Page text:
# Can we use the Baire category theorem to prove the denseness of irrational number?

The rational number are countable. Let $$U_i=\Bbb R \setminus \{x_i\}$$ where $$x_i \in \Bbb Q$$. Can we say $$U_i$$ is dense subset of $$\Bbb R$$, and then, by Baire category theorem, $$\bigcap_{i=1}U_i$$ is also dense subset of $$\Bbb R$$. And $$\bigcap_{i=1} U_i$$ is the set of irrational number?

• Yes you can say that since $U_n$ are open and dense in $\Bbb{R}$ and their intersection is the set of irrationals..but in general,proving the density of irrationals with Baire is like hunting a rabbit with hydrogen bombs ;p – Marios Gretsas Dec 10 '19 at 1:10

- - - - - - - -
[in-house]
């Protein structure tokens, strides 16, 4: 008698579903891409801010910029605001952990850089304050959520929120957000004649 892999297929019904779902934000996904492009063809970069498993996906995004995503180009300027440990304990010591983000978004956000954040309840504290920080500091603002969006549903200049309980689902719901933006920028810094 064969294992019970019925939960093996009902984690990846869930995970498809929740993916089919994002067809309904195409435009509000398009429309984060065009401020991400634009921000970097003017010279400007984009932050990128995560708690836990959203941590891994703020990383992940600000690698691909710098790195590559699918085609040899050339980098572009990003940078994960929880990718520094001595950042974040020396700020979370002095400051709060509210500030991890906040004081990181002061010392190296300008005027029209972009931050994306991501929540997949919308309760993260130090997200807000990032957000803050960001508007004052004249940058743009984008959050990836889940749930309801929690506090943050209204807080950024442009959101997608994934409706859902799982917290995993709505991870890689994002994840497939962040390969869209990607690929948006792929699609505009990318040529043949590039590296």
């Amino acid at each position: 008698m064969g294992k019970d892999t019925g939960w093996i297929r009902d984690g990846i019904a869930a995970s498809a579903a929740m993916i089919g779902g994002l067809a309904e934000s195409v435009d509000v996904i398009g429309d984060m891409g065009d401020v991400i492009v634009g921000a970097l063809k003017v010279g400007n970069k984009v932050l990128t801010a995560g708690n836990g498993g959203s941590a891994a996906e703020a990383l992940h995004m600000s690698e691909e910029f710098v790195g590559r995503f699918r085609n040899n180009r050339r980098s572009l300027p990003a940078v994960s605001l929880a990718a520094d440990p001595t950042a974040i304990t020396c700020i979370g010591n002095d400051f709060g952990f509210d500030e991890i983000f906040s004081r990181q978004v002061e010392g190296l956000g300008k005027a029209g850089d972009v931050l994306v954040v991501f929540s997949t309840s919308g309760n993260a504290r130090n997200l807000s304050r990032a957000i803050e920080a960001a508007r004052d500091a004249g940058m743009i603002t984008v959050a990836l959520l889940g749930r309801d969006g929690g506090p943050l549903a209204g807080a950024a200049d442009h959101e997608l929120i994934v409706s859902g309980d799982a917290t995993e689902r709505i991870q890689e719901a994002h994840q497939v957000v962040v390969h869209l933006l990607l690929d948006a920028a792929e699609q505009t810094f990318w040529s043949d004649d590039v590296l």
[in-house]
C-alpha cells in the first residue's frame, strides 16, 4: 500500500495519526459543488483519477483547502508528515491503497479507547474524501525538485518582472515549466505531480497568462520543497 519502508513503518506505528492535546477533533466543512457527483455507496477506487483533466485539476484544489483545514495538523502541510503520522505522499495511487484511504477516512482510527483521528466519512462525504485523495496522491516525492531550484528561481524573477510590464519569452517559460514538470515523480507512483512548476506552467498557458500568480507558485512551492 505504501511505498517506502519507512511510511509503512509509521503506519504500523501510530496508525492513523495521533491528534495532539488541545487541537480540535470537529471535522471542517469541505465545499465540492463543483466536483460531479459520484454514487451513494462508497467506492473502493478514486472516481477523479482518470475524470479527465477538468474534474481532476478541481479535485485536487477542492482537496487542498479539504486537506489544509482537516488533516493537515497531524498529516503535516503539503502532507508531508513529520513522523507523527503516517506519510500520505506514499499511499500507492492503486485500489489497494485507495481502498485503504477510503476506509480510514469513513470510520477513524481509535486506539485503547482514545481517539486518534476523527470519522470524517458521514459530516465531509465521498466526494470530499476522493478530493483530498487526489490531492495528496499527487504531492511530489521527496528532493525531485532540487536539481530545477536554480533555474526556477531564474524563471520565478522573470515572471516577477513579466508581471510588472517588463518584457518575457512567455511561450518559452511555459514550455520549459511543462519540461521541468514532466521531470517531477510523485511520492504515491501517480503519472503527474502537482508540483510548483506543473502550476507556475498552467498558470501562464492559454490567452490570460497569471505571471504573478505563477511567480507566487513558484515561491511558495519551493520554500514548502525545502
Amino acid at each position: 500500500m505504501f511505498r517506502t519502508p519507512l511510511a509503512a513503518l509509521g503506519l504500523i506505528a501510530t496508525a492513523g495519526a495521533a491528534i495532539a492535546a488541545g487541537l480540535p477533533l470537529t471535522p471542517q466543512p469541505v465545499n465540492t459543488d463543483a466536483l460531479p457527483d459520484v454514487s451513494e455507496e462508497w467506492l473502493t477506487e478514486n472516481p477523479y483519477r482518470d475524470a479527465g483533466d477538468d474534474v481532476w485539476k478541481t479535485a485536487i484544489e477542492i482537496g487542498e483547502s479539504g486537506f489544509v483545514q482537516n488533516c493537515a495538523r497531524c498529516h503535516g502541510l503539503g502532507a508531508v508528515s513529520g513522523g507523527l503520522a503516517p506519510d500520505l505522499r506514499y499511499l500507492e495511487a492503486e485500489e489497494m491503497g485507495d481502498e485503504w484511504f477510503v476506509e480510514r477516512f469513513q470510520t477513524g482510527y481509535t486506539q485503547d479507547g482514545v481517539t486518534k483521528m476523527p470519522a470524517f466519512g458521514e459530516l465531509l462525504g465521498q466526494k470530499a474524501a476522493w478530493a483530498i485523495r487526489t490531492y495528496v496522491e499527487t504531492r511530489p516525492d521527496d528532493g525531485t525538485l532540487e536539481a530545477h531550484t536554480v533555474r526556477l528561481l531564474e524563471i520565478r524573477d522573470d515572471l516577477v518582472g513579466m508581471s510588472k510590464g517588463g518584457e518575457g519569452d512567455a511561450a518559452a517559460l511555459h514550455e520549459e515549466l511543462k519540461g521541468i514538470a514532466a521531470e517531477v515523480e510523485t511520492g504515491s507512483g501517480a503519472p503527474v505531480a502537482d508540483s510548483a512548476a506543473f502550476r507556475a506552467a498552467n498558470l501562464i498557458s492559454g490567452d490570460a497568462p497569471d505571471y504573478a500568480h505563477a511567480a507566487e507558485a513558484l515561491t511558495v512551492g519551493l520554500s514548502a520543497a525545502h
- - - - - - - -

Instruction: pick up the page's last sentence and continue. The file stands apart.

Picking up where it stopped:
• More interesting is the fact (with the same proof) that $\mathbb R$ is uncountable. – GEdgar Dec 10 '19 at 2:17

Yes, that proof is valid, but the use of Baire is unnecessary and overkill (IMHO), if you just want to show $$\Bbb P$$ (the irrationals) are dense.
Georg Cantor used this argument (essentially; he used completeness directly, not a derived fact like Baire's theorem, which wasn't formulated as such at that time) for his first proof that $$\Bbb R$$ is uncountable, which is a also a consequence: if $$\Bbb R$$ were countable, we could use $$\Bbb R\setminus \{x\}$$ where $$x \in \Bbb R$$, etc.